BY JENNIFER KELLY
So Cow’s Brian Kelly is feeling is age in the way that only a late twentysomething can. His exuberant punk pop pummels and bristles, he is still surrounded by an army of friends, he is still, after all, a musician rather than an accountant. But he is feeling the onslaught of responsibility keenly, even if he would like to duck it most of the time for a few pints with the first cut’s “Barry Richardson.” Indeed, he seems to be regretting the few shards of proprietary that attached to his youth, reminiscing about how he and his pals, “cut a swath through our 20s, we left and loved in our wake,” but also “stayed in touch with our mothers, and limited our intake.”
The Long Con is the first album to incorporate Kelly’s full band, that’s bassist Jonny White and drummer Peter O’Shea, and thus the first to capture So Cow’s raucous, belly-to-the-bar live sound. He also brought in Deerhoof’s Greg Saunier to produce, and when you think of it, the two bands share a kind of pop-song-as-bag-of-sharp-knives aesthetic. Like Deerhoof, Kelly sets his tunes on edge and occasionally tips them over, but they do seem to bounce right back.
Still, though the music is resilient, the lyrics are less so. Where once Kelly proposed a grudge match “So Cow Vs. the Future” where he might possibly win, now he seems to see an endless vista of sticky bar surfaces and diminished expectations. “Guess Who’s Dead” recounts the maladventures of old pals, with a lurching riff and mordant glee; the best tidbit, it implies, will be when you hear that Kelly himself has passed away. He turns downright curmudgeonly in “Get Down Off That Thing,” a sing-song-y one-two rampage which begins, “These kids today, don’t know they’re born, won’t know they’re dead, not like my time, we knew the score, we used our heads, it got us here, it cost us dear” before descending into cheerful mayhem.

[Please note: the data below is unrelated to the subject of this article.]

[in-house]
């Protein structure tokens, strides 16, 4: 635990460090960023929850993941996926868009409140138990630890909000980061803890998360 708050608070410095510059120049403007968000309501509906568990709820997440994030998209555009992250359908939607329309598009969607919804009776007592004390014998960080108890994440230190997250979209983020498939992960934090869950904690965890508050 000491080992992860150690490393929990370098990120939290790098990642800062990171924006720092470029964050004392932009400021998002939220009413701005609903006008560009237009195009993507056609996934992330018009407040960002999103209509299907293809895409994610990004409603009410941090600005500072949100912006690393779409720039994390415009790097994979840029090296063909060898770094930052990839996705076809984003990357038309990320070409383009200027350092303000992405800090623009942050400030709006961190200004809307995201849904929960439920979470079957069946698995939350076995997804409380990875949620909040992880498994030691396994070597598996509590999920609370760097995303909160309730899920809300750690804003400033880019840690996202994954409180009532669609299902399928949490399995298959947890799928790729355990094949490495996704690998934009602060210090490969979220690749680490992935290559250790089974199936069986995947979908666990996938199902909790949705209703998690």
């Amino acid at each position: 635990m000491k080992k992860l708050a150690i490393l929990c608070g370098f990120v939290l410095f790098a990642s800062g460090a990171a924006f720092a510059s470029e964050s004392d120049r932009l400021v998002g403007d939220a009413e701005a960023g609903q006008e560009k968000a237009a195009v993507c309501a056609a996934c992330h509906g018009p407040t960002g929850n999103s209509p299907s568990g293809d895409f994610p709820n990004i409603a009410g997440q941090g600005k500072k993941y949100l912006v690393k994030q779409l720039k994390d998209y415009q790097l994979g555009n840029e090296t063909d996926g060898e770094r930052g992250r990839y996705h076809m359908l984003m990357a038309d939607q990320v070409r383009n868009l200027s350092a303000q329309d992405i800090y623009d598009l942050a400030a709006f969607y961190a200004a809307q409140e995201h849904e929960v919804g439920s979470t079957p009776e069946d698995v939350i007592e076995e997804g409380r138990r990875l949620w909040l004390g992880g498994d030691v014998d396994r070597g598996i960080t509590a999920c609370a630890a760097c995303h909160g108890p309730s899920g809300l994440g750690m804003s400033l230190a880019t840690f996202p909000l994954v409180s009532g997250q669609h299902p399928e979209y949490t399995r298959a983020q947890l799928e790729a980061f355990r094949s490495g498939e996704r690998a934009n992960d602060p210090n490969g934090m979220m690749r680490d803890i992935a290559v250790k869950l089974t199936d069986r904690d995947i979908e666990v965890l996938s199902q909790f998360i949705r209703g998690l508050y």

Still, though Kelly may be trying on a “get off my lawn” persona, his songs are gruffly, engagingly buoyant, charged with a youthful energy if not enthusiasm. He’s like a Billy Bragg without the politics, like a Cloud Nothings that acknowledges the ridiculousness of its own angst. He’s sharp and sarcastic and looking right down the hole into middle age, but he hasn’t given up a bit of his edge in the process.
DOWNLOAD: “Barry Richardson,” “Guess Who’s Dead”